(AP Photo/Morry Gash)
I’m on record as being very pro-NBA Voltron. I really wanted to see LeBron James, Dwyane Wade and Chris Bosh play on the same team. Not because I want them to succeed — or even care if they do — but just because I wanted to enjoy watching the moments of greatness that would be achieved by a team featuring two of the three best players in the world. Will they win a bunch of titles? It’s hard to believe they won’t take home a few based on skill alone, but I’m not even talking about that type of season-long, seven-game-series winning greatness. I just simply wanted to see several-minute-long stretches of amazing basketball being played.
My desire to see LeBron and Wade play together comes from purely selfish reasons. I love watching amazing basketball, and these two guys play it very often. Simple as that. Throw in Bosh and things could get historic at times. We might see some random, throwaway quarters and halves of basketball in December or February that rank among the best that have ever been played.
Never is this possibility more apparent than when these guys get out in the open court. LeBron on the break is the equivalent of Karl Malone times Latrell Sprewell with Shawn Kemp’s ability to finish. Dwyane is nearly as ruthless with the ball in the open court — just ask Anderson Varejao. Combine the two and the outcome can get just downright silly.
Well guess what? They are starting to run.
Looking at the data, the Heat stepped on the gas in Dallas after a series of sleepy games peppered with stagnant half court offense. Their transition rate (percentage of transition plays as part of their overall offense) over their last seven games has been above their seasonal average of 13.4 percent.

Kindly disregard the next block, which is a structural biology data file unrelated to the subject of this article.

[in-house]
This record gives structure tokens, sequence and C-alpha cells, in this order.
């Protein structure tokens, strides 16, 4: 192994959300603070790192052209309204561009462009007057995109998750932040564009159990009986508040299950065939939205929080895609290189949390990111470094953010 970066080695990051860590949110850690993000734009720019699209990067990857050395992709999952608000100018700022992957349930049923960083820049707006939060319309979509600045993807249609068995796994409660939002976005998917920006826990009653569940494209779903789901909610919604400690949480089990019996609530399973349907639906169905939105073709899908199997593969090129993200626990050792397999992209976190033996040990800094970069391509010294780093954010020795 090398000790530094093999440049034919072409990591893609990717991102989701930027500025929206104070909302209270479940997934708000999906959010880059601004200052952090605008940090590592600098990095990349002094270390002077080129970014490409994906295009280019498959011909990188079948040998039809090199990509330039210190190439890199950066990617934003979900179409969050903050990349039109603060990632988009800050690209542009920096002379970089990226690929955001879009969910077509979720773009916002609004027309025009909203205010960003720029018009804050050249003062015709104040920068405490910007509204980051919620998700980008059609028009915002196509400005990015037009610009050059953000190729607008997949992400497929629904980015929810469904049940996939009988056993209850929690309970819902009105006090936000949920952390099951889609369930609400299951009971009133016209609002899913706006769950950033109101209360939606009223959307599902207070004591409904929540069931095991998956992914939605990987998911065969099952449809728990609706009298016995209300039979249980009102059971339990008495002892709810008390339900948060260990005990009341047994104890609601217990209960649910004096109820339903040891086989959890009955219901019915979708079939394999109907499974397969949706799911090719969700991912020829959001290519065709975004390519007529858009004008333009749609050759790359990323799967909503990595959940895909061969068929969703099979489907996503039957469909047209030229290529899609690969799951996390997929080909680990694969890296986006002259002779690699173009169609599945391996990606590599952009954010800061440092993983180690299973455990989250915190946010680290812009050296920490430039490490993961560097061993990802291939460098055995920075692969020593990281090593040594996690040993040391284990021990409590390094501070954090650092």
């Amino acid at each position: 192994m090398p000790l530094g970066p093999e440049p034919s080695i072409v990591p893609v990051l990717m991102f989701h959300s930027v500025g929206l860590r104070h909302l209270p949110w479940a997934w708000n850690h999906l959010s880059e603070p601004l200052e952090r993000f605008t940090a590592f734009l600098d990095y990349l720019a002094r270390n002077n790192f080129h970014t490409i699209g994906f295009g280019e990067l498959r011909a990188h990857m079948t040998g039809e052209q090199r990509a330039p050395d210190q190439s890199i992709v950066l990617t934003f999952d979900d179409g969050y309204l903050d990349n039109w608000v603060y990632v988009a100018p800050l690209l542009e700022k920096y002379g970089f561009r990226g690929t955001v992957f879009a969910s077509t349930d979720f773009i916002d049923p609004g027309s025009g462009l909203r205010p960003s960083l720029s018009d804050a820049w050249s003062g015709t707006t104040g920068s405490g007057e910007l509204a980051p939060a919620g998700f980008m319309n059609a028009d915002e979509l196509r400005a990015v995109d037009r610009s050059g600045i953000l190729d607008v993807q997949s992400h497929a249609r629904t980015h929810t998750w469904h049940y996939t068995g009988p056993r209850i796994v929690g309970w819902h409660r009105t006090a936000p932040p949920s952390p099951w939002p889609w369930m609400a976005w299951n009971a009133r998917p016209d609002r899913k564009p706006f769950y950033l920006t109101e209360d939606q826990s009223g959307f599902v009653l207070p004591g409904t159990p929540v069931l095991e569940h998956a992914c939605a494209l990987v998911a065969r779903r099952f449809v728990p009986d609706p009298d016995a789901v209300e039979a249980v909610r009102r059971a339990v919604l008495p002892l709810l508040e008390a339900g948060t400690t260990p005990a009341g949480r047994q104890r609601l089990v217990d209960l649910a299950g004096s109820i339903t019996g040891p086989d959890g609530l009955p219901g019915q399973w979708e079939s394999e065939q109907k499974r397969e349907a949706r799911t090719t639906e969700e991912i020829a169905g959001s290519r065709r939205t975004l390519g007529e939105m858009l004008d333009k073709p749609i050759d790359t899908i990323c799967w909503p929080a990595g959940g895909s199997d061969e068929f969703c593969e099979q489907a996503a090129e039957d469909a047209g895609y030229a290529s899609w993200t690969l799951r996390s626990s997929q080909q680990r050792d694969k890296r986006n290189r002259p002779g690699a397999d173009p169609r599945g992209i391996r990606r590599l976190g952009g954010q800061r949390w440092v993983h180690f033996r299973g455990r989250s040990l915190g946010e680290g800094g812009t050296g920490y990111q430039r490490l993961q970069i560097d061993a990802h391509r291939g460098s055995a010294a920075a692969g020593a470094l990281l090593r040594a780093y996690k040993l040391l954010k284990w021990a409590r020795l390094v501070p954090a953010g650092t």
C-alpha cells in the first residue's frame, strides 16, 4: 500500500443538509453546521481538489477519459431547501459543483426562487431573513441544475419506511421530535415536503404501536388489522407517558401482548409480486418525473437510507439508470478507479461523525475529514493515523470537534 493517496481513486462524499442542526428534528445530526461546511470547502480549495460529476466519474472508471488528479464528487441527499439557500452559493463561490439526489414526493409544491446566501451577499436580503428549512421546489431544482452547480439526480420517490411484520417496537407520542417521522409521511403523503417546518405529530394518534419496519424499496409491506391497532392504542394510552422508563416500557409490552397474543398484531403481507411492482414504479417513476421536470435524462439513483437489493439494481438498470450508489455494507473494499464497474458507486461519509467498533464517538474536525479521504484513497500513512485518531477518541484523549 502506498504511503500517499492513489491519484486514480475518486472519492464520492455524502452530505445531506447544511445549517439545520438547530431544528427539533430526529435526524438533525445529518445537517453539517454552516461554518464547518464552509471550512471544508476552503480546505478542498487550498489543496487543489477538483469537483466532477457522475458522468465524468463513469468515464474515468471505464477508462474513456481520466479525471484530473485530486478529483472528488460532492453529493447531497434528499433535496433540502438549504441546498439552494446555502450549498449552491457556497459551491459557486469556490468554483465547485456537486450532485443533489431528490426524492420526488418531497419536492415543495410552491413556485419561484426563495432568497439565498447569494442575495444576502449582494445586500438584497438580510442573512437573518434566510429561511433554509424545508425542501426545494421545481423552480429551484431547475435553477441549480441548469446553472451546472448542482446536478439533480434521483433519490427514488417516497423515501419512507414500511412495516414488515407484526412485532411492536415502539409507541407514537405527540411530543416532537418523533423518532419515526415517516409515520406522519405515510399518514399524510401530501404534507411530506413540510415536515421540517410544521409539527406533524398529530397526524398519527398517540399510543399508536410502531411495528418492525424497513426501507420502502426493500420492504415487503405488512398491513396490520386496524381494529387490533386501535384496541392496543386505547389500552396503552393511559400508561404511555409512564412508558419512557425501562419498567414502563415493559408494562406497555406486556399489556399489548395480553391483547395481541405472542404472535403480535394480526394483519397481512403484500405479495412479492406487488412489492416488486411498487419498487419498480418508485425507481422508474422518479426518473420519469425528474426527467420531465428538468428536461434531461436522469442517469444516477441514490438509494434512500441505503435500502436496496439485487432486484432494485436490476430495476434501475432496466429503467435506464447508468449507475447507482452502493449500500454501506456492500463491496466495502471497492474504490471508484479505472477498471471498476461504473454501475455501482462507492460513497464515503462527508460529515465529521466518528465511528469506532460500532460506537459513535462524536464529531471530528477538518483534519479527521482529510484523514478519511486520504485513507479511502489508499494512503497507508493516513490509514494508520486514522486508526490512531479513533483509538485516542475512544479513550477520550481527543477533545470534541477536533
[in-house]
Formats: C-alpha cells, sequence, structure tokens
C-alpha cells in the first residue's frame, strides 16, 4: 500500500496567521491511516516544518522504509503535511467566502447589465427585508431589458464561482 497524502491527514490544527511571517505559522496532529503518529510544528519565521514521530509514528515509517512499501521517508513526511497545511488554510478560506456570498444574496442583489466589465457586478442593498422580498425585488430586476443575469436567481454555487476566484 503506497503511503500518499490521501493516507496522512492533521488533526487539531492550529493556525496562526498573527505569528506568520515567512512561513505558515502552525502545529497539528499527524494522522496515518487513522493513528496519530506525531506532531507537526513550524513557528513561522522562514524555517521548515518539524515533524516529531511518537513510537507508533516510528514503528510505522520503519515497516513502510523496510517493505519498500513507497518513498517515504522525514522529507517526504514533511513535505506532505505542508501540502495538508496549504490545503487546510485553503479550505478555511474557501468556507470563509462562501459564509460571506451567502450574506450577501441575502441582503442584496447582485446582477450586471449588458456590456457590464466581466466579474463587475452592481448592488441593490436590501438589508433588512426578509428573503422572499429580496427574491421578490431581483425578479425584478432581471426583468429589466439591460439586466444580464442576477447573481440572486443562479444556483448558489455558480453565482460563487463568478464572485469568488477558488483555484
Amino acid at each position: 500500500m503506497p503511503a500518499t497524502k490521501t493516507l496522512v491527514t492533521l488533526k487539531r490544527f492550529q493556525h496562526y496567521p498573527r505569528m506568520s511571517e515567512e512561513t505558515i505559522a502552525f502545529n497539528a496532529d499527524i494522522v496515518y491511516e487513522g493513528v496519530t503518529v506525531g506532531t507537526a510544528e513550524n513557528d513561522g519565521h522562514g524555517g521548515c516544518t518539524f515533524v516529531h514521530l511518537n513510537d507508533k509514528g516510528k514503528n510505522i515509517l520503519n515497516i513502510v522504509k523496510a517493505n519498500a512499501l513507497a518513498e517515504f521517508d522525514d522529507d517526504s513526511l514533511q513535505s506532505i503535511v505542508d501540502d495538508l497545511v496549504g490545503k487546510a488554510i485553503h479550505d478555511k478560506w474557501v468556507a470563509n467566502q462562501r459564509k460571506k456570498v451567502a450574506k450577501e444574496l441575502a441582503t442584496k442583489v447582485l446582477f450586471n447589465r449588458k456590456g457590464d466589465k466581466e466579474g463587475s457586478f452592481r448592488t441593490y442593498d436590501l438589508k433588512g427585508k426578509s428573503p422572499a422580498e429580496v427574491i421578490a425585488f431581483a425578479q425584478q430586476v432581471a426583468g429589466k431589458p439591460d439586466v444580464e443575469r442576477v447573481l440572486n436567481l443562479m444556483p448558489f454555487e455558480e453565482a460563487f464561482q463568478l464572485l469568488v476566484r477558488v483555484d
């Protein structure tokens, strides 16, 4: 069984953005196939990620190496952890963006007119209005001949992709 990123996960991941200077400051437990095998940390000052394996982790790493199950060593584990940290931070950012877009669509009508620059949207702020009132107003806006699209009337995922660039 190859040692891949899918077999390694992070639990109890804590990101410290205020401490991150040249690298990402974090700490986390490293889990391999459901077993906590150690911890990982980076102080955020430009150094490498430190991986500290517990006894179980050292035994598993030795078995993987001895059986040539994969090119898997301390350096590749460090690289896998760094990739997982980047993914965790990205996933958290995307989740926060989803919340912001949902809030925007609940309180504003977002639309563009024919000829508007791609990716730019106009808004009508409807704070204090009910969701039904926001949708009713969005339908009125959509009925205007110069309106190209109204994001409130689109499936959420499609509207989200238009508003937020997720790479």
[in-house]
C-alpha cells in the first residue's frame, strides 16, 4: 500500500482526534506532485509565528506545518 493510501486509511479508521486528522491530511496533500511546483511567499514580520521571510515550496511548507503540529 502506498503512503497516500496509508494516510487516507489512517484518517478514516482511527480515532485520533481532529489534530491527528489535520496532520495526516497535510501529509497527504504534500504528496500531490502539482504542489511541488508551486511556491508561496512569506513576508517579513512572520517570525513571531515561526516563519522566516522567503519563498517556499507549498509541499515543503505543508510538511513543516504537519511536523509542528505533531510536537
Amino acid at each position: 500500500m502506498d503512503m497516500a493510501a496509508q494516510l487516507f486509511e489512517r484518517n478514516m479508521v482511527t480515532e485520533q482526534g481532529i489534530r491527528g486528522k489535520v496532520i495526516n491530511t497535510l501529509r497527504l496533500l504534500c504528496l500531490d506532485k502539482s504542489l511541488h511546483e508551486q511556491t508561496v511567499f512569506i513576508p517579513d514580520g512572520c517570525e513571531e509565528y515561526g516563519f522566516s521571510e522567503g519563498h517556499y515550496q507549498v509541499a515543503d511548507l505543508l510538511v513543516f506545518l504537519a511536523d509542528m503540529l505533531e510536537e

Thanks to their acceleration lately, the Heat now rank 12th in the NBA in transition rate which is still below where many think they should be. But if we believe their recent transition game is a permanent switch, then their 16.5 percent average over the past seven games would rank head and shoulders above the entire NBA; the Pacers and Bulls currently lead the league with 14.7 percent of their possessions in transition.
The writer of this piece, the excellent Tom Haberstroh, notes that as the run more, they are also improving at it. LeBron started out the season sloppy, turning the ball over too often on the break. “Maybe he was pressing in his new digs and trying to do too much for the fans,” writes Haberstroh. Perhaps. But whatever it is that made him turn the ball over a staggering 18 times in transition in Miami’s first 19 games seems to have been solved — he only has one giveaway in the open court in his last four outings.
And the players are starting to embrace the break. Look at the video below. A 2-on-1 break by LeBron and Wade after a made basket leads to an easy score.
Buckle your seat belts.